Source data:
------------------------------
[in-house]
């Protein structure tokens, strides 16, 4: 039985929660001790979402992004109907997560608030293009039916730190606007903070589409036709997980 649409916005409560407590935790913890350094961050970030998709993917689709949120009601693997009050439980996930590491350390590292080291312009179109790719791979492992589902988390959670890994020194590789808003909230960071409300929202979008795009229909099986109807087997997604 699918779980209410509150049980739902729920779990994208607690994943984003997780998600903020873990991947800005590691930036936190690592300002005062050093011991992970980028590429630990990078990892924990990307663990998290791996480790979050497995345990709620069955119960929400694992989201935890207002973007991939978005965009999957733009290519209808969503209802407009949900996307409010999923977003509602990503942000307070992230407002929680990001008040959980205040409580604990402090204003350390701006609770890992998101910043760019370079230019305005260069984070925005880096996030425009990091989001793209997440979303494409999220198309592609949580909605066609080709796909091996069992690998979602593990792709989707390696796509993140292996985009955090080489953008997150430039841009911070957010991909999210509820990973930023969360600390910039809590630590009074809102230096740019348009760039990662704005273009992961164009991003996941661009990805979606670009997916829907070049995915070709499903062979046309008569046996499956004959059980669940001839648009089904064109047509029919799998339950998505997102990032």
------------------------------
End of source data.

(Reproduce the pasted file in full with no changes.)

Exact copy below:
[in-house]
């Protein structure tokens, strides 16, 4: 039985929660001790979402992004109907997560608030293009039916730190606007903070589409036709997980 649409916005409560407590935790913890350094961050970030998709993917689709949120009601693997009050439980996930590491350390590292080291312009179109790719791979492992589902988390959670890994020194590789808003909230960071409300929202979008795009229909099986109807087997997604 699918779980209410509150049980739902729920779990994208607690994943984003997780998600903020873990991947800005590691930036936190690592300002005062050093011991992970980028590429630990990078990892924990990307663990998290791996480790979050497995345990709620069955119960929400694992989201935890207002973007991939978005965009999957733009290519209808969503209802407009949900996307409010999923977003509602990503942000307070992230407002929680990001008040959980205040409580604990402090204003350390701006609770890992998101910043760019370079230019305005260069984070925005880096996030425009990091989001793209997440979303494409999220198309592609949580909605066609080709796909091996069992690998979602593990792709989707390696796509993140292996985009955090080489953008997150430039841009911070957010991909999210509820990973930023969360600390910039809590630590009074809102230096740019348009760039990662704005273009992961164009991003996941661009990805979606670009997916829907070049995915070709499903062979046309008569046996499956004959059980669940001839648009089904064109047509029919799998339950998505997102990032």